Searching over 5,500,000 cases.


searching
Buy This Entire Record For $7.95

Official citation and/or docket number and footnotes (if any) for this case available with purchase.

Learn more about what you receive with purchase of this case.

People v. Henderson

SUPREME COURT OF THE STATE OF NEW YORK Appellate Division, Fourth Judicial Department


October 1, 2010

THE PEOPLE OF THE STATE OF NEW YORK, RESPONDENT,
v.
LYNN HENDERSON, DEFENDANT-APPELLANT.

Appeal from a judgment of the Monroe County Court (John R. Schwartz, A.J.), rendered July 31, 2007. The judgment convicted defendant, upon a jury verdict, of burglary in the first degree and assault in the second degree (two counts).

Published by New York State Law Reporting Bureau pursuant to Judiciary Law § 431.

This opinion is uncorrected and subject to revision before publication in the Official Reports.

PRESENT: SMITH, J.P., FAHEY, SCONIERS, PINE, AND GORSKI, JJ.

It is hereby ORDERED that the judgment so appealed from is unanimously affirmed.

Memorandum

Defendant appeals from a judgment convicting him, upon a jury verdict, of one count of burglary in the first degree (Penal Law § 140.30 [2]) and two counts of assault in the second degree (§ 120.05 [2]). Contrary to defendant's contention with respect to count three of the indictment, we conclude that the evidence is legally sufficient to establish that the victim sustained a physical injury (see § 10.00 [9]; § 120.05 [2]; People v Chiddick, 8 NY3d 445, 447-448). The evidence presented at trial established that defendant struck the victim repeatedly with a baseball bat, resulting in an injury to the victim's arm that caused the victim "more than slight or trivial pain" (Chiddick, 8 NY3d at 447). We further conclude that, when defendant moved for substitution of counsel, County Court made the requisite inquiry to determine whether defendant had good cause for substitution (see People v Frayer, 215 AD2d 862, 862-863, lv denied 86 NY2d 794). The record establishes that "the court afforded defendant the opportunity to express his objections concerning his . . . attorney, and the court thereafter reasonably concluded that defendant's . . . objections had no merit or substance" (People v Singletary, 63 AD3d 1654, lv denied 13 NY3d 839 [internal quotation marks omitted]; see People v Reese, 23 AD3d 1034, 1035, lv denied 6 NY3d 779).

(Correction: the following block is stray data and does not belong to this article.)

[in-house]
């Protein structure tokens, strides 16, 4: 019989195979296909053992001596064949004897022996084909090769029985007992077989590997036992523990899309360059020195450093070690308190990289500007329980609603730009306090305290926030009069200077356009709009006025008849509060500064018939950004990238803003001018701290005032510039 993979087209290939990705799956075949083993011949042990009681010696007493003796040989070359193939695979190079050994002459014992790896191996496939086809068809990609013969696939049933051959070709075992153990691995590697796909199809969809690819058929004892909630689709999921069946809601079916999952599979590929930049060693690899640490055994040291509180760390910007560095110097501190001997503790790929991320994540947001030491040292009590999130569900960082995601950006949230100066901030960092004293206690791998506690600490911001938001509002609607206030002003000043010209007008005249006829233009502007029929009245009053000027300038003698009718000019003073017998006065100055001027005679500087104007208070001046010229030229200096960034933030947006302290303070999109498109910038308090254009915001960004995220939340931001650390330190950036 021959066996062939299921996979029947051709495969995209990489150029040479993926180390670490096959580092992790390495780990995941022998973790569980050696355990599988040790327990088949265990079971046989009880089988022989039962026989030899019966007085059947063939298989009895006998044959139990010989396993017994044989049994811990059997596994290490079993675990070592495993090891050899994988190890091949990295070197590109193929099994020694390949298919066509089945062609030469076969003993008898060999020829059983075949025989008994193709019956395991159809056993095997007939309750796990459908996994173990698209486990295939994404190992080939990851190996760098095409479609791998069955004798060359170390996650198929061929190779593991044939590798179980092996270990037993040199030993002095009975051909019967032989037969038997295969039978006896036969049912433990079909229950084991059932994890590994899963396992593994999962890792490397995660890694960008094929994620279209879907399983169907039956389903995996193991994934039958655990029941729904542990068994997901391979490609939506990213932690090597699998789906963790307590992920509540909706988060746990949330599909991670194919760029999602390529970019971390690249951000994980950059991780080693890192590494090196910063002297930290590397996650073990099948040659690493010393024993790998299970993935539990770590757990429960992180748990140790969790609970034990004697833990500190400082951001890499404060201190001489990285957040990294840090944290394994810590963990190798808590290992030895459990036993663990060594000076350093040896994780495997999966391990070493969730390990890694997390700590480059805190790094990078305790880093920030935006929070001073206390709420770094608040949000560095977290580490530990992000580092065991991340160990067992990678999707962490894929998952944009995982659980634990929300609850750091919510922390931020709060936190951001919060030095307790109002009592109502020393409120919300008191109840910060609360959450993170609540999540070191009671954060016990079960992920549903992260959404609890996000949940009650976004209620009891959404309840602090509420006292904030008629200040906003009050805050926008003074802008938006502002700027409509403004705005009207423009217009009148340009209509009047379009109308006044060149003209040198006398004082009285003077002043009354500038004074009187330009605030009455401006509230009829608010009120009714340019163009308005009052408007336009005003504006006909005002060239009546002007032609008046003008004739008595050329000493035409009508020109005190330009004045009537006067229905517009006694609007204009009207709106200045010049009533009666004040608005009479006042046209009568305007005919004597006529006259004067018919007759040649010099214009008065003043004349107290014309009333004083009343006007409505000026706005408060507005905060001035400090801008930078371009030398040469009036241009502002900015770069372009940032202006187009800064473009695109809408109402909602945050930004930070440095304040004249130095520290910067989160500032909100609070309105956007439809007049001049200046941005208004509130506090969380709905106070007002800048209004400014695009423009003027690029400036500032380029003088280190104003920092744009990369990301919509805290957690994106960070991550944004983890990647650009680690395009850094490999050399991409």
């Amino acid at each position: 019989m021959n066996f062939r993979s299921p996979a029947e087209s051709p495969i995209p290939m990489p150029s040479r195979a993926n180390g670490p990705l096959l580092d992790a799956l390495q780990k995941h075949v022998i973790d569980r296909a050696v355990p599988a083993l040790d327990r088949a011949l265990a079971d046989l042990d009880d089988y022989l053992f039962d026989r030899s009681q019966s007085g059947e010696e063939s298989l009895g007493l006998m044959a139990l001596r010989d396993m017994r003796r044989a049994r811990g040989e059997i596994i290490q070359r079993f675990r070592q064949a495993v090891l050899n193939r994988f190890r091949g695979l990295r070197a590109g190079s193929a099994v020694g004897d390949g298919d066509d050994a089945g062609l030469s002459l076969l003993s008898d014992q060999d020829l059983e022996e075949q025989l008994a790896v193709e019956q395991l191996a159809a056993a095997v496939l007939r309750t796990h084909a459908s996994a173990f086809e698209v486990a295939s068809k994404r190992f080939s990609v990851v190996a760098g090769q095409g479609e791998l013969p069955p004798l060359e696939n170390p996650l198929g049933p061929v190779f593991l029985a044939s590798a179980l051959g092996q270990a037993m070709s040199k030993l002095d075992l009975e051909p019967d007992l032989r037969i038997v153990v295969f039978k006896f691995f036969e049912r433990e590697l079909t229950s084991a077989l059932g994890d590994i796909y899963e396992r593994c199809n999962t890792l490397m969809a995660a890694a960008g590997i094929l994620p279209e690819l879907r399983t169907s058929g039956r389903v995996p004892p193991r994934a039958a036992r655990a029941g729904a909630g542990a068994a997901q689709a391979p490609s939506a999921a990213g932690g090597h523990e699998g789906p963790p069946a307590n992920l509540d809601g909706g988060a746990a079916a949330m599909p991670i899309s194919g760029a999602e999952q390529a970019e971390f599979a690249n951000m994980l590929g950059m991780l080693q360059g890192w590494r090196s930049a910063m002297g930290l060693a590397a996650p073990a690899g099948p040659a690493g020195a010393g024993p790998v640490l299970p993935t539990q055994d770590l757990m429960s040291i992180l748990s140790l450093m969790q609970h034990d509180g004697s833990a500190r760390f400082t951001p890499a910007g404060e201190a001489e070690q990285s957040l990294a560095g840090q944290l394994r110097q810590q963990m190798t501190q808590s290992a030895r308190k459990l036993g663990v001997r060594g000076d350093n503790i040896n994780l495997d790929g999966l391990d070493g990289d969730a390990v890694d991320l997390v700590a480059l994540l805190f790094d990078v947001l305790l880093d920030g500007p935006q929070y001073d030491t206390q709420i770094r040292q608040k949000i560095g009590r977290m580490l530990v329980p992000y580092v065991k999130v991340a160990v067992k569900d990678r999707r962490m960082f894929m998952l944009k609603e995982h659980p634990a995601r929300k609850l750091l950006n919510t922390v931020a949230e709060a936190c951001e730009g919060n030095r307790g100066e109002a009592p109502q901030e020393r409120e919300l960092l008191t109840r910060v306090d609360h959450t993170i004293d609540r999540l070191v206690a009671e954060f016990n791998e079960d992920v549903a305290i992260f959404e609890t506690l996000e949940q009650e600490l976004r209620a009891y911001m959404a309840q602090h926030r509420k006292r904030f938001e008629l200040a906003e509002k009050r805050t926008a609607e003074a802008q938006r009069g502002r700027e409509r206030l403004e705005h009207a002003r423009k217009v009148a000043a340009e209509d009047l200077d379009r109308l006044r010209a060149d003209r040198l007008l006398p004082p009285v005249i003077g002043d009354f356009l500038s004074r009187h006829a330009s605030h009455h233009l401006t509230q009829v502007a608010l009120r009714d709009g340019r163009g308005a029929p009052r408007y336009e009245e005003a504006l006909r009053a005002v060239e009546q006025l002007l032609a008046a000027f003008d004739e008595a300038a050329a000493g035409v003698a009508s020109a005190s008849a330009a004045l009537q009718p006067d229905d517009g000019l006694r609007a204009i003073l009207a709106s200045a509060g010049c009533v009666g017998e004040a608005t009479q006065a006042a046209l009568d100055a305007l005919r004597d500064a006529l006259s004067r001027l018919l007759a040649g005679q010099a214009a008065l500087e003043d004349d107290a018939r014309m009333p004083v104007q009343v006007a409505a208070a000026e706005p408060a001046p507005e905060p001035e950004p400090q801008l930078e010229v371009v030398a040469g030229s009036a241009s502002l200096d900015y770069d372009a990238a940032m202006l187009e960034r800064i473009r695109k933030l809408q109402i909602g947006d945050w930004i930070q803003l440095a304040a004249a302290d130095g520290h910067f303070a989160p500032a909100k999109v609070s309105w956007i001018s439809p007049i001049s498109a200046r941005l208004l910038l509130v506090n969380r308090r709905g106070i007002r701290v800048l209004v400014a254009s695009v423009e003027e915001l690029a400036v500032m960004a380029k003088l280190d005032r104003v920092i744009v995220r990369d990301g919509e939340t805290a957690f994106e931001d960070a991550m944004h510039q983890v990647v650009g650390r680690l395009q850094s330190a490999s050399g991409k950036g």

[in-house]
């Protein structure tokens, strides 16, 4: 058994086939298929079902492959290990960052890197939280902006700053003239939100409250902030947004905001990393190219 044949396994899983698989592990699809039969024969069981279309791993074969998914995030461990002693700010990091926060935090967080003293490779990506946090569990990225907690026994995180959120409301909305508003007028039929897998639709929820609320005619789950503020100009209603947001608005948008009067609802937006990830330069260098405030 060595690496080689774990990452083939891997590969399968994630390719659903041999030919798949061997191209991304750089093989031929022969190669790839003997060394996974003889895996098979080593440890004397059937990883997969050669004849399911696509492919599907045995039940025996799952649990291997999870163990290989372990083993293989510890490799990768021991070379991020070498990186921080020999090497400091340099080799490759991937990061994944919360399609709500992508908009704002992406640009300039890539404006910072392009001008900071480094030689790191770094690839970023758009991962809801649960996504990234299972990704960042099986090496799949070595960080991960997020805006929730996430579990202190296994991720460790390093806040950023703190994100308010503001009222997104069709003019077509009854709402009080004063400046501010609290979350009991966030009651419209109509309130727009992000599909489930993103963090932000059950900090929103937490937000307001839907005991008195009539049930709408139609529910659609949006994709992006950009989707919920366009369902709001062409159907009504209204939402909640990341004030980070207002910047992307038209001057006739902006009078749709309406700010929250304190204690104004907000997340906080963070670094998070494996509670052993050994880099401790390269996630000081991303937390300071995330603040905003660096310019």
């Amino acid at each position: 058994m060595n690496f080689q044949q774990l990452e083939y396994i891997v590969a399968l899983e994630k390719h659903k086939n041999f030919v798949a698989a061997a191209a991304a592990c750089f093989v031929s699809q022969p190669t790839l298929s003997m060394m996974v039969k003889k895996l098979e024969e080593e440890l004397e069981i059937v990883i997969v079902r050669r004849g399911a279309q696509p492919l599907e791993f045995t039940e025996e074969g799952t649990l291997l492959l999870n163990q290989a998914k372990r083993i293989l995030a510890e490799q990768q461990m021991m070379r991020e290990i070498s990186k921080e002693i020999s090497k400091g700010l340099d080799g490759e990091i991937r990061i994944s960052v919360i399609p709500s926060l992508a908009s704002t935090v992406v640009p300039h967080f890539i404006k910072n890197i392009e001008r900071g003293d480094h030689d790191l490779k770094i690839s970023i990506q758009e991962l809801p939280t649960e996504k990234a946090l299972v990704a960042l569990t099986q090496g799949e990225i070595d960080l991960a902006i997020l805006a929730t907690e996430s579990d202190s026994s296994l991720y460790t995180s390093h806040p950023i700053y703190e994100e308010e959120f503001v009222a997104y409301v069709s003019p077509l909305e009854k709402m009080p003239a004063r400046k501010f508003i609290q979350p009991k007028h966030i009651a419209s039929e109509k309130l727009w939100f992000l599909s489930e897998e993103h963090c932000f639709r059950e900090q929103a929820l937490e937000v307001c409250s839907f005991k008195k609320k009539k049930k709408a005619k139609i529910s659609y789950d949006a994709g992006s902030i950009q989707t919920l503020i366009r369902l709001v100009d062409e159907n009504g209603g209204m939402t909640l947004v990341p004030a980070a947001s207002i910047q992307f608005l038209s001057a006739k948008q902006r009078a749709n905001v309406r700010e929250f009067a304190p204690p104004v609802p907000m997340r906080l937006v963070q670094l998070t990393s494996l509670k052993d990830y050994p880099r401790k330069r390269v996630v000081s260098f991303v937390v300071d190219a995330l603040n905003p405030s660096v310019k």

20101001

© 1992-2010 VersusLaw Inc.



Buy This Entire Record For $7.95

Official citation and/or docket number and footnotes (if any) for this case available with purchase.

Learn more about what you receive with purchase of this case.